The game isn’t without its flaws. Central to these flaws is an overenthusiastic gun degradation system - basically, the more you use a weapon, the quicker it will degrade until eventually it jams or breaks and requires repairing. Fair enough, you might think, there are loads of RPGs out there that do something similar. The problem is, however, that the degradation rate of weaponry is way too fast, meaning that very often you’re thrown into a difficult situation with nothing but the large spanner you start the game with to defend yourself with. This is, obviously, a Bad Thing - but fortunately, the patch allows you to customise the degradation rate of the weaponry, even to the extent of turning it off altogether. Make sure you check out the Readme file in the game directory after installing the patch for detailed information on how to do this, otherwise you may find yourself frustrated!
The second thing that some Squad members commented on was suffering from Gamer Space Ship Corridor Fatigue, which Bowley described thus, following Sinfony’s comments that he had officially Had It with running around darkened spaceship corridors:
“Sinfony here has a case of G.S.S.C.F. (Gamer Space Ship Corridor Fatigue). Many young adults that have been gaming through the 90's and that have been continuously heeding the call of saving the world through space ship hallways, have succumbed to this disorder. Unfortunately these brave soldiers, under the strain and claustrophobia of being squeezed into cramped practical space ship corridors, can snap under the pressure and be rendered unable to save the world thereafter.
Some symptoms include:
-Running through hallways emptying clips
-Shooting at friendly targets
-Firing at enemies even after they are dead
-Jumping into pits
-Jumping into extremely dangerous situations head first
-Excess of jumping
-Disregard for life meter
-Disregard for ammo meter
-Disregard for mission objectives
-Disregard for weapons altogether
-Trying to break windows that look into outerspace
any many more.
Pray for these poor souls, that they may find their way to a game with wide open spaces, where they too can save the world once again.”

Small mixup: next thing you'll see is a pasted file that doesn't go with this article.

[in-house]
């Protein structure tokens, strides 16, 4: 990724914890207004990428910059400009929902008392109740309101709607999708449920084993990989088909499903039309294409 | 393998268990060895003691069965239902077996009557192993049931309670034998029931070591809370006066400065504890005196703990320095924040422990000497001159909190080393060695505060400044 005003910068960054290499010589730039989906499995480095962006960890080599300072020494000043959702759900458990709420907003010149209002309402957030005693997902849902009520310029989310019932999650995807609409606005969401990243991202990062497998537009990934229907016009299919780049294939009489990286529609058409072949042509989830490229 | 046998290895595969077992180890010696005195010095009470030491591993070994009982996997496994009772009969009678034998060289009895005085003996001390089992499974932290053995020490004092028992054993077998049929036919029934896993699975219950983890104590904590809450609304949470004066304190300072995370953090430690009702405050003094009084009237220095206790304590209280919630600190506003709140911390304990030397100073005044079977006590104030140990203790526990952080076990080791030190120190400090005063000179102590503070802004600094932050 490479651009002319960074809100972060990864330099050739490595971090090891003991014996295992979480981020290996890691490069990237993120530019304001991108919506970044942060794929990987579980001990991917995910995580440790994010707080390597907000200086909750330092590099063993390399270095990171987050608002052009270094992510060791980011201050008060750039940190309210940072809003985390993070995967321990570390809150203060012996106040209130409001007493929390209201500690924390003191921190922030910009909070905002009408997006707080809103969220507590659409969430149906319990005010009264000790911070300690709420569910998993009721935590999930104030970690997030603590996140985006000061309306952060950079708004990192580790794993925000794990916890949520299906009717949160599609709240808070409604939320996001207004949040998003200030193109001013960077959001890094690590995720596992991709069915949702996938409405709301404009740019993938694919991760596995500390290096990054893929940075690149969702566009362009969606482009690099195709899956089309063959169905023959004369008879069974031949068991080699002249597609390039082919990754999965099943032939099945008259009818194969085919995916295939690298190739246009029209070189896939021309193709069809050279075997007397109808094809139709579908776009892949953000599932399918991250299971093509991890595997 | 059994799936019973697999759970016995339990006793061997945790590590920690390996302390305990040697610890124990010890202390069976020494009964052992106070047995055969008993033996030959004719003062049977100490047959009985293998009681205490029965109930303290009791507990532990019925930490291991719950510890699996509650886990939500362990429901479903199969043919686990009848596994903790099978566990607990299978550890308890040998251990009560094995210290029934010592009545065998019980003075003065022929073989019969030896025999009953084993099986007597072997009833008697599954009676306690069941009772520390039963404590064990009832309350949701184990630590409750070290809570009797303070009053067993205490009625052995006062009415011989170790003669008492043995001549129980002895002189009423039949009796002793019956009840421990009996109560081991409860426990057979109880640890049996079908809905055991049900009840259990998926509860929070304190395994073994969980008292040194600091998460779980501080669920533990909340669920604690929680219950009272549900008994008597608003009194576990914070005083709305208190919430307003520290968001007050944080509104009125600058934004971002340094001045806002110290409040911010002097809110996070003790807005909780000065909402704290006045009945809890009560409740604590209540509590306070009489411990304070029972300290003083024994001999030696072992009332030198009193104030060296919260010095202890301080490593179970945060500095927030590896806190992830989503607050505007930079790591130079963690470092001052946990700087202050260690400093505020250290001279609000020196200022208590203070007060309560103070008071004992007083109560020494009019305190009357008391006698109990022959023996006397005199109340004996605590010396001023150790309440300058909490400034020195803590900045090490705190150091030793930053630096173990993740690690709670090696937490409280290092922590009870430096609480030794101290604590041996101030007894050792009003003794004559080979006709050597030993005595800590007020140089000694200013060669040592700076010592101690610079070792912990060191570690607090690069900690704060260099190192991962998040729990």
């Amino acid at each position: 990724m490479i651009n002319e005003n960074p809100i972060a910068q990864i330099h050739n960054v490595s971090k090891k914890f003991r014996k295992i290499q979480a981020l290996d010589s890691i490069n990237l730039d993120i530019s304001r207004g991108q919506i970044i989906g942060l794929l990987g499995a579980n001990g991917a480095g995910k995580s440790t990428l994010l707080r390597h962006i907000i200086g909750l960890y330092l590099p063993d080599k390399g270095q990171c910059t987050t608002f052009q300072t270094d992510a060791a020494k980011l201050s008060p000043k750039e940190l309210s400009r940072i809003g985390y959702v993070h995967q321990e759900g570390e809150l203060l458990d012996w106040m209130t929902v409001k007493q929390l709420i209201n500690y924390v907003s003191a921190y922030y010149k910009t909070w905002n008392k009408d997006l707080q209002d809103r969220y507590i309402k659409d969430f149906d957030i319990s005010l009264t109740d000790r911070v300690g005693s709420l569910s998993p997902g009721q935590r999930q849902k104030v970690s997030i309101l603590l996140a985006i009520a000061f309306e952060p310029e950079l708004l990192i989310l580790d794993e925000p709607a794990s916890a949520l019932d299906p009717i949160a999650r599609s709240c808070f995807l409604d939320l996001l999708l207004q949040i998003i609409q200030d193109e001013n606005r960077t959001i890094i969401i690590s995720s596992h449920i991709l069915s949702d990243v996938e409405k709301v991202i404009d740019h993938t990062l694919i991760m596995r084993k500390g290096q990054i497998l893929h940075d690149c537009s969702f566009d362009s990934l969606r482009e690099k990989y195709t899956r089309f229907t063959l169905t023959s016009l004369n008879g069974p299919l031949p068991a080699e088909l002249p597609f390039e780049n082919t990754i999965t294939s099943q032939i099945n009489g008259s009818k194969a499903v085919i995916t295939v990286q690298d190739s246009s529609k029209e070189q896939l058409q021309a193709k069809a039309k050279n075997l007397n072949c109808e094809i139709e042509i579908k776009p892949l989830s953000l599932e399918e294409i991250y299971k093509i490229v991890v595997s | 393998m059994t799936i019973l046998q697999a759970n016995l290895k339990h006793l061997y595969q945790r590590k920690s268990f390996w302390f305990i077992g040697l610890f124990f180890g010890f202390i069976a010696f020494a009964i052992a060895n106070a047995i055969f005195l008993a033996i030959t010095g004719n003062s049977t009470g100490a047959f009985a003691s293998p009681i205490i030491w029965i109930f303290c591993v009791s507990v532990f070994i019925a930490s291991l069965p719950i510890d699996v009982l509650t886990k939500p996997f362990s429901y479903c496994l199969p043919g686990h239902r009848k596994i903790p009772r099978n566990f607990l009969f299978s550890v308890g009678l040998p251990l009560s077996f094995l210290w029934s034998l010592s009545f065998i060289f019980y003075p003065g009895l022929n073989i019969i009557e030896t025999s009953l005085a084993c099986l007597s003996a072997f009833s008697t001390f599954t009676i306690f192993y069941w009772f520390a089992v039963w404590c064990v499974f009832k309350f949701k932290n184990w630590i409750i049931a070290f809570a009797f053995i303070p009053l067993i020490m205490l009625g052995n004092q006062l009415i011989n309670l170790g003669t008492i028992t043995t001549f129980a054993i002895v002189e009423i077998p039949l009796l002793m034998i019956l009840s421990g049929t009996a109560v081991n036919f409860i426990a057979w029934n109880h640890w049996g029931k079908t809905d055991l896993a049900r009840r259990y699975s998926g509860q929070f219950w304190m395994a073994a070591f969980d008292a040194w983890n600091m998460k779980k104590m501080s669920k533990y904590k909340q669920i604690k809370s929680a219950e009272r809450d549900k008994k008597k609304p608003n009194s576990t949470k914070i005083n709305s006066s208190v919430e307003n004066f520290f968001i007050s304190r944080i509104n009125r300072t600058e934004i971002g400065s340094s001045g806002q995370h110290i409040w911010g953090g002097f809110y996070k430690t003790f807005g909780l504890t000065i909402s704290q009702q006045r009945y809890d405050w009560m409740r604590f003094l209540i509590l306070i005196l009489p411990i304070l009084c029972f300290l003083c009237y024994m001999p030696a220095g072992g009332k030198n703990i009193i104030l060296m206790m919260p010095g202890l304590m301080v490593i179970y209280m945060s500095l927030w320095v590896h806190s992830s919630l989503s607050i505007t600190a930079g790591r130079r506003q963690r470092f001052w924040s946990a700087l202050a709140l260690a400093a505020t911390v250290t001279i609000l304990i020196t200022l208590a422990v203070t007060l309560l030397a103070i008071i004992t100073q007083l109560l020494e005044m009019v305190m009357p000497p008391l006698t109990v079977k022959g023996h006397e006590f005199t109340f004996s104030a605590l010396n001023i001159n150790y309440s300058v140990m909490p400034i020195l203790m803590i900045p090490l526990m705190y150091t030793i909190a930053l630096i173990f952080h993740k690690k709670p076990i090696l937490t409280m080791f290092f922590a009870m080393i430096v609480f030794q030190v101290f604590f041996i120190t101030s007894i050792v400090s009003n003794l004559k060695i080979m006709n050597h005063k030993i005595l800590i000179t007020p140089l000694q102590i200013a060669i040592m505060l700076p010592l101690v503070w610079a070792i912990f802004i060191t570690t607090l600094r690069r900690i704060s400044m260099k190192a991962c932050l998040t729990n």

It’s worth saying that although Shock 2 does the usual “darkened space ship corridors, occasionally with flickering lights” thing, it remains creepy, atmospheric and well worth persevering with. The endgame section in particular is very cool, especially to veterans of the original game.
I think Bowley summed up the experience of playing the game nicely, so over to him once again:
WARNING - SPOILERS FOR ANYONE WHO HASN'T FINISHED THE GAME!
Bowley looks back on System Shock 2
"They fear you, they fear you because you are my Avatar."
Shodan said that to me in her cold, constantly "rebuffering", schizophrenic voice, and I immediately felt as if my character was this glowing unstoppable projection. Never before have I felt so empowered to do the work of evil. I was a tool that channeled the malevolent will of Shodan through a high powered rifle; a religious armament that spat righteous indignation at high velocity in three different flavors. It didn't matter that I was just an "insect", a "speck", a piece of "meat", because I was connected to a metallic God, and all heretics were violently & fatally excommunicated before us!
"Shodan shouldn't be allowed to play God, she's far too good at it..."
System Shock 2 was a worthy game for the Pile of Shame indeed. I really thought the whole turn of the millennium graphics look would get me down, but surprisingly I was able to look past it. It never got to the point where, like Sinfony, I just had HAD IT with running around space corridors. I did get decently nauseous at times, but if a little nausea and dated graphics is all that stands between me and clearing some bad marks off the ole' shame credit report...then I will forge ahead with a mouse in one hand and a barf bag in the other!
So, after pumping an aging game full of adrenaline and subsequently working it to death, I have just a few things I want to say before I lower its decaying folder into the depths of my recycle bin; where it will inevitably become a part of future games, running its course through their veins and hopefully imparting a sense of what once was into what is now.
On the subject of choosing the lesser of two evils: